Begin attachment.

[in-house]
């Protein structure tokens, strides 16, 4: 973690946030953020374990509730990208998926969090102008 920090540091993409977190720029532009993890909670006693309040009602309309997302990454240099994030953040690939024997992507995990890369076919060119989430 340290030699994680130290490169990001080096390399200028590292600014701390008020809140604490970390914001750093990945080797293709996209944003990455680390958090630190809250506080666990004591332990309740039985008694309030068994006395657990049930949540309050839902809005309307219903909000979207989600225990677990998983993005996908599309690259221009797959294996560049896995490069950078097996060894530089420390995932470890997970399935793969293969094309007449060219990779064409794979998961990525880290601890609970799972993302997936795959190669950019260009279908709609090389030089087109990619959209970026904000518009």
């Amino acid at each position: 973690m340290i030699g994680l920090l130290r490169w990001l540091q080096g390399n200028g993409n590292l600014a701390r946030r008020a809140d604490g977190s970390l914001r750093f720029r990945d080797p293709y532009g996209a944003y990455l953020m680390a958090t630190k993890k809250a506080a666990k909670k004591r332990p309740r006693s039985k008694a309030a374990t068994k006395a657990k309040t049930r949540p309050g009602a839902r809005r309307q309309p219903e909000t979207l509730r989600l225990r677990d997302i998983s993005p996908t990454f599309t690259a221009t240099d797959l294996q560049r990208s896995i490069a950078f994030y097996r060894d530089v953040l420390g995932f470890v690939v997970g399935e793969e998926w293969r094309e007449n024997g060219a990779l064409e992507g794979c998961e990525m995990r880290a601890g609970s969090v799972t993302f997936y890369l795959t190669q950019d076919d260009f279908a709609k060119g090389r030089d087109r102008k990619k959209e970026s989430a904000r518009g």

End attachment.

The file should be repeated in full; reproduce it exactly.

[in-house]
């Protein structure tokens, strides 16, 4: 973690946030953020374990509730990208998926969090102008 920090540091993409977190720029532009993890909670006693309040009602309309997302990454240099994030953040690939024997992507995990890369076919060119989430 340290030699994680130290490169990001080096390399200028590292600014701390008020809140604490970390914001750093990945080797293709996209944003990455680390958090630190809250506080666990004591332990309740039985008694309030068994006395657990049930949540309050839902809005309307219903909000979207989600225990677990998983993005996908599309690259221009797959294996560049896995490069950078097996060894530089420390995932470890997970399935793969293969094309007449060219990779064409794979998961990525880290601890609970799972993302997936795959190669950019260009279908709609090389030089087109990619959209970026904000518009």
């Amino acid at each position: 973690m340290i030699g994680l920090l130290r490169w990001l540091q080096g390399n200028g993409n590292l600014a701390r946030r008020a809140d604490g977190s970390l914001r750093f720029r990945d080797p293709y532009g996209a944003y990455l953020m680390a958090t630190k993890k809250a506080a666990k909670k004591r332990p309740r006693s039985k008694a309030a374990t068994k006395a657990k309040t049930r949540p309050g009602a839902r809005r309307q309309p219903e909000t979207l509730r989600l225990r677990d997302i998983s993005p996908t990454f599309t690259a221009t240099d797959l294996q560049r990208s896995i490069a950078f994030y097996r060894d530089v953040l420390g995932f470890v690939v997970g399935e793969e998926w293969r094309e007449n024997g060219a990779l064409e992507g794979c998961e990525m995990r880290a601890g609970s969090v799972t993302f997936y890369l795959t190669q950019d076919d260009f279908a709609k060119g090389r030089d087109r102008k990619k959209e970026s989430a904000r518009g």